We earlier touched upon the fact that Rangoli and Diwali are almost synonymous. But we also mentioned that Rangoli is associated with various other festivals. Two popular South Indian festivals, Onam and Pongal, also involve the ritual of drawing colorful patterns with chalk powder, rice flour and various other items. The practice is known as Kolam in Tamil Nadu and Golam in Kerala. All over Indian it is practiced under different names. In Rajasthan, it is called Mandana in Rajasthan.
In Chhattisgarh it is referred to as Chowkpurana while it is called Alpana in West Bengal. In Bihar, it is called Aripana in Bihar while it is called Chowk pujan in Uttar Pradesh. In Andra Pradesh, it is referred to as Muggu in Andhra Pradesh. It is called Raangolee in Maharashtra and Raongoli in Karnataka. So basically the very art form of Rangoli is practiced all across India under different names on different occasions. The art form greatly depends on designs.
What has kept the art form alive is that designs are traditionally passed from one generation to the next. Rangoli designs are also used in weddings and other auspicious occasions. Most Hindu homes have Rangoli patterns near the entrance as it is believed that they keep away the evil spirits. Also, rice and flour presence in Rangolis serve the purpose of feeding insects and birds, which is considered as good Karma.
If you are a Rangoli enthusiast, Diwali is by far the best time for you. You can even hone your skills by coming up with new Rangoli designs for Diwali. These days there are several books are available featuring the best Rangoli designs for Diwali. Various auspicious symbols play a central role in the design of Rangolis.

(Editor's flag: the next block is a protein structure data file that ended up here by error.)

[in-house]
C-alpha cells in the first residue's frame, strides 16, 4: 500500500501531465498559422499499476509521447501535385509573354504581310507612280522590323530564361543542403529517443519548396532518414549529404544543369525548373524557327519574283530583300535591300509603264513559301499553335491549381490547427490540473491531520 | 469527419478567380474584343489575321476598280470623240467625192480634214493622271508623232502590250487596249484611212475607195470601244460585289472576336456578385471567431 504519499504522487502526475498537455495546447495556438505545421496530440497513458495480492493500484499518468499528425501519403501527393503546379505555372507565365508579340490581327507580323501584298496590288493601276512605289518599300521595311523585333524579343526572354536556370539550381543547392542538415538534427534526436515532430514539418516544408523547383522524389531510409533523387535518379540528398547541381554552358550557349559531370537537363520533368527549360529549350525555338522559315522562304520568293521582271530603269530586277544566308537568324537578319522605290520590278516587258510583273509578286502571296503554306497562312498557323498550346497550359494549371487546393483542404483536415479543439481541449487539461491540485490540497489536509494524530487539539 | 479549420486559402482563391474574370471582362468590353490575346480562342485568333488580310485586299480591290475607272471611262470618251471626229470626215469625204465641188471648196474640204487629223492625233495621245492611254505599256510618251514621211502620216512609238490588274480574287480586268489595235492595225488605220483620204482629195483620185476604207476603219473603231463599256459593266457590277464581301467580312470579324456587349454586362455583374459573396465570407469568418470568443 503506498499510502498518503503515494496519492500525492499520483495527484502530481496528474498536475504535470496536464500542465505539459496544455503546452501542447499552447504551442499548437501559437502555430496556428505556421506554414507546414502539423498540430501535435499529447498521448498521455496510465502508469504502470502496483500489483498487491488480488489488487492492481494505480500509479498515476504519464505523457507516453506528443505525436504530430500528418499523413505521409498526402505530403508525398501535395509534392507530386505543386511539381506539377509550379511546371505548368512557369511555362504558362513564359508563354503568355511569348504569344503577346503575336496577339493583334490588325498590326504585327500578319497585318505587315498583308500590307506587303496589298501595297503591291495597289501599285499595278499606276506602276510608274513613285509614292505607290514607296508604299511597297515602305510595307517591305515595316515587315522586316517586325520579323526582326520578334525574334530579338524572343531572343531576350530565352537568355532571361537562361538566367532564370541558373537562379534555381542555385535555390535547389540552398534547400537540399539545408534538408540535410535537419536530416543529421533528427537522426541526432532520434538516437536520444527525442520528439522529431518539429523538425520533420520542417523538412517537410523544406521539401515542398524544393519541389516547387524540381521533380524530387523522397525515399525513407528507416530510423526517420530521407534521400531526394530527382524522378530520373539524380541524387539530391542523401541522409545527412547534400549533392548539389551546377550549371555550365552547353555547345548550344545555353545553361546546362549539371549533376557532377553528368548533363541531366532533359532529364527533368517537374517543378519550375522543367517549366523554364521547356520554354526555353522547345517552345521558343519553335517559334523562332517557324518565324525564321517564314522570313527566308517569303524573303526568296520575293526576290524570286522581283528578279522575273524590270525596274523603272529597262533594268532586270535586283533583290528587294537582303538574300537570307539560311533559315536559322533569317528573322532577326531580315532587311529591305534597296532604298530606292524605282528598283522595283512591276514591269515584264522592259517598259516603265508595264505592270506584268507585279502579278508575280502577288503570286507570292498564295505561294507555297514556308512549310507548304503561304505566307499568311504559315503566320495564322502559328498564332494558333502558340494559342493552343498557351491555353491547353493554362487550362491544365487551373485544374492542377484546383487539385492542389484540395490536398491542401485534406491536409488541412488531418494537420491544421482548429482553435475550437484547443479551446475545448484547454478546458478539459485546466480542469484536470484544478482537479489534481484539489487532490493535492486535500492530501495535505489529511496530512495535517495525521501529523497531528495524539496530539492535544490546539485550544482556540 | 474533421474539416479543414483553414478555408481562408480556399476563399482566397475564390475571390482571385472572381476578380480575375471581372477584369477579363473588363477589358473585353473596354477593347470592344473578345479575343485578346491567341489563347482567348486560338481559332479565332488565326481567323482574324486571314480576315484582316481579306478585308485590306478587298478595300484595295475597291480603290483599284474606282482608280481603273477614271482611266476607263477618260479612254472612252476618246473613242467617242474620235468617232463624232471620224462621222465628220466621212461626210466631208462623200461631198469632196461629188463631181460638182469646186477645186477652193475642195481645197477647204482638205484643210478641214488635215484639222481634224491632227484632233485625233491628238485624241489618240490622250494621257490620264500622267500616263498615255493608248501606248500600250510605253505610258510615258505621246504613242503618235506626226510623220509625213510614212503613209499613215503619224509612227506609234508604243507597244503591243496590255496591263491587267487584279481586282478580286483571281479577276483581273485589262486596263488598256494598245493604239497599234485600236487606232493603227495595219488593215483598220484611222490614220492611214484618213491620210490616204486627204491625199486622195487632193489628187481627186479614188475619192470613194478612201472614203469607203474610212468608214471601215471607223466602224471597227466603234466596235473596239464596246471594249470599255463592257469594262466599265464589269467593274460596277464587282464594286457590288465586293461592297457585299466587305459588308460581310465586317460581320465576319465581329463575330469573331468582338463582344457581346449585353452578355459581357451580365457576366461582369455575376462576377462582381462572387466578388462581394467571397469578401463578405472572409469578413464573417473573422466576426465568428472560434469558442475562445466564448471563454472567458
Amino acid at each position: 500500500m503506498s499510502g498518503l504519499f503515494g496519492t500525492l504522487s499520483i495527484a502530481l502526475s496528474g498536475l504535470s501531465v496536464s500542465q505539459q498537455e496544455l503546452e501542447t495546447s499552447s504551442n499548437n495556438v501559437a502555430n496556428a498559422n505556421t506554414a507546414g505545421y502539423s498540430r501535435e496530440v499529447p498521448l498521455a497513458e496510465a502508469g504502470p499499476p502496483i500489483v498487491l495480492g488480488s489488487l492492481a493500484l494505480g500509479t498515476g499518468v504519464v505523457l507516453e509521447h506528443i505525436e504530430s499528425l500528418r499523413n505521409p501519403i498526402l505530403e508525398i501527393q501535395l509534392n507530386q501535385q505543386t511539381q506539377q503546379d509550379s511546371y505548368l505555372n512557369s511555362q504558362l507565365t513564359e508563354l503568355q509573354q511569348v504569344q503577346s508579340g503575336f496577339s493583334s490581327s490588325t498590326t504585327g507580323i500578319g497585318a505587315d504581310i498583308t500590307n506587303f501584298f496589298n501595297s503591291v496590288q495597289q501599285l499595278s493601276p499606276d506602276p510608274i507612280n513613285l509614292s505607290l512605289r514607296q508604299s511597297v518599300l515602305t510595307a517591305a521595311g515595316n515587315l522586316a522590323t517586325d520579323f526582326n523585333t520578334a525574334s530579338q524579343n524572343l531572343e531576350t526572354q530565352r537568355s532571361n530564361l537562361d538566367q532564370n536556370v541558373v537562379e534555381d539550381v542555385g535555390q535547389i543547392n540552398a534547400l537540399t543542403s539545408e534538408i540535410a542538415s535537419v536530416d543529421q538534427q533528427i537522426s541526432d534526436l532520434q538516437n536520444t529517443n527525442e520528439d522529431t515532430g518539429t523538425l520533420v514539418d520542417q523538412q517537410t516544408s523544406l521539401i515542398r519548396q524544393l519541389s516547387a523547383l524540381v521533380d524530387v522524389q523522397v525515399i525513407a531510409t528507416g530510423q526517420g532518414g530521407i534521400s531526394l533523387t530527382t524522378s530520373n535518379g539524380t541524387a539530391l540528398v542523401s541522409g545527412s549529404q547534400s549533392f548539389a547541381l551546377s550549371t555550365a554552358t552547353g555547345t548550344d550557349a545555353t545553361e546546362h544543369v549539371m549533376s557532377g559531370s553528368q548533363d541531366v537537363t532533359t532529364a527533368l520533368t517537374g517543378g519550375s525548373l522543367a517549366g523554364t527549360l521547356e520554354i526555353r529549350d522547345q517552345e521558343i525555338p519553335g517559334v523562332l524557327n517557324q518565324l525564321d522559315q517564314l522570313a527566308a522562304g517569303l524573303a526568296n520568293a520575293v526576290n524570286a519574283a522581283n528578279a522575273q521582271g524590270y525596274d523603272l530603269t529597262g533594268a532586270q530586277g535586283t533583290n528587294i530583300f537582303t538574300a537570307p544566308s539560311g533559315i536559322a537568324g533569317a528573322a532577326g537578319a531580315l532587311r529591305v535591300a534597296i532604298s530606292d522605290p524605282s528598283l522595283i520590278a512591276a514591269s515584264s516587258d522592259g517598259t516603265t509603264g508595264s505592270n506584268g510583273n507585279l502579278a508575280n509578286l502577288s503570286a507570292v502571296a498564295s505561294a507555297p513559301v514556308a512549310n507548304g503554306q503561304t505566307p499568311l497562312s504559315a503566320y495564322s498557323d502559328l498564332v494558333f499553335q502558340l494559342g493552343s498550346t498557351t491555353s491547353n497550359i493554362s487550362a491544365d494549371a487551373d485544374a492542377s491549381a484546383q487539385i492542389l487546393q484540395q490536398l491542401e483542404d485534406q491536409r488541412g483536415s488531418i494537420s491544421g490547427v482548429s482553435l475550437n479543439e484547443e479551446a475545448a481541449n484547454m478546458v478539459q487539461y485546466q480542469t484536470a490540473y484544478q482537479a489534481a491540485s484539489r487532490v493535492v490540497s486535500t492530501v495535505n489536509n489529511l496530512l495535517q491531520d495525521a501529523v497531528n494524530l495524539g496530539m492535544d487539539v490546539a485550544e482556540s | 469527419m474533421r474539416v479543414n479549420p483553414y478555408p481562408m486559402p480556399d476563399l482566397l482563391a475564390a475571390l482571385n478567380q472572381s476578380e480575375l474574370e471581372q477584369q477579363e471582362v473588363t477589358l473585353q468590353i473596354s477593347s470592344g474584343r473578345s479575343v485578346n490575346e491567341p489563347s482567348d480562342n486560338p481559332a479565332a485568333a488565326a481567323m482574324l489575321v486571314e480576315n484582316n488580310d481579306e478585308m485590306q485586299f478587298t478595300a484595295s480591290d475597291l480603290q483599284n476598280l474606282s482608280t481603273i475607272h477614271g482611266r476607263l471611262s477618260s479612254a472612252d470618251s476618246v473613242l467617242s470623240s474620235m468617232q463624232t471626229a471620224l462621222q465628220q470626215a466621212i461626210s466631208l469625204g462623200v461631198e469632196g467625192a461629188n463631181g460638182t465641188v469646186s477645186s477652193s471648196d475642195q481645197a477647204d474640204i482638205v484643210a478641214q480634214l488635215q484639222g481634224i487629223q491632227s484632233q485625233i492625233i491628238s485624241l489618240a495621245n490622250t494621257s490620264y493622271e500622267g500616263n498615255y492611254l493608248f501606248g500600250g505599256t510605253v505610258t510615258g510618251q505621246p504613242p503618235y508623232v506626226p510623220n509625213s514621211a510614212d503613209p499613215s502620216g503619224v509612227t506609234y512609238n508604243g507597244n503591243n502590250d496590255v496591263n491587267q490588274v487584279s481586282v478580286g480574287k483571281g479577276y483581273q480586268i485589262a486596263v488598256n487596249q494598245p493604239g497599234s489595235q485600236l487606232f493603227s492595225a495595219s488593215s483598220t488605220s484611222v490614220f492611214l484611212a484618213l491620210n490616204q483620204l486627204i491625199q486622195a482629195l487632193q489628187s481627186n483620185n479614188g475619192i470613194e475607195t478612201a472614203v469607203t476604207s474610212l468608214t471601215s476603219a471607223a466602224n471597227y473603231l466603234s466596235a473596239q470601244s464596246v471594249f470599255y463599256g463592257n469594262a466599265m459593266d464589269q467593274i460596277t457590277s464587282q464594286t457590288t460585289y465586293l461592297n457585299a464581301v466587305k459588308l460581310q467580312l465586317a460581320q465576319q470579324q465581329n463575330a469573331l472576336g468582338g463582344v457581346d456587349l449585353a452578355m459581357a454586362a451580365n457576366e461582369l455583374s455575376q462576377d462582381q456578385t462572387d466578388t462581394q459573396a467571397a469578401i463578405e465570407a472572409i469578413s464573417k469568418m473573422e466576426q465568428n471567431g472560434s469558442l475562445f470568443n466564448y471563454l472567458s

Some commonly used symbols include flowers (such as lotus), birds (such as peacock), human figures, fish, foliage, vase, lamps, om, swastika, etc. Typically a Rangoli pattern consists of several of these symbols. Some of the most common patterns for Diwali Rangoli are the Diya, Lakshmi, Ganesha, Flower/Bird patterns, etc. Amongst the most popular are the Goddess Lakshmi Rangoli designs. For, Lakshmi is the Hindu goddess of prosperity and the families pray to her on the highly auspicious occasion of Diwali.
People make Rangolis of different shapes and sizes depending on their level of skills, ease and comfort. Amateurs can start with the most basic designs while those who have attained mastery over the art of Rangoli may even attempt complex designs and fill their houses with color. Perhaps, internet is the best place to look for Rangoli patterns for Diwali.
Those who are not gifted Rangoli artists need not feel dejected for the market usually get inundated with special Rangoli stencils during the time of Diwali. The various Rangoli designs embedded along with this article have been eclectically chosen for your consideration. You may try them from the comfort of your homes or look for other ones on the web.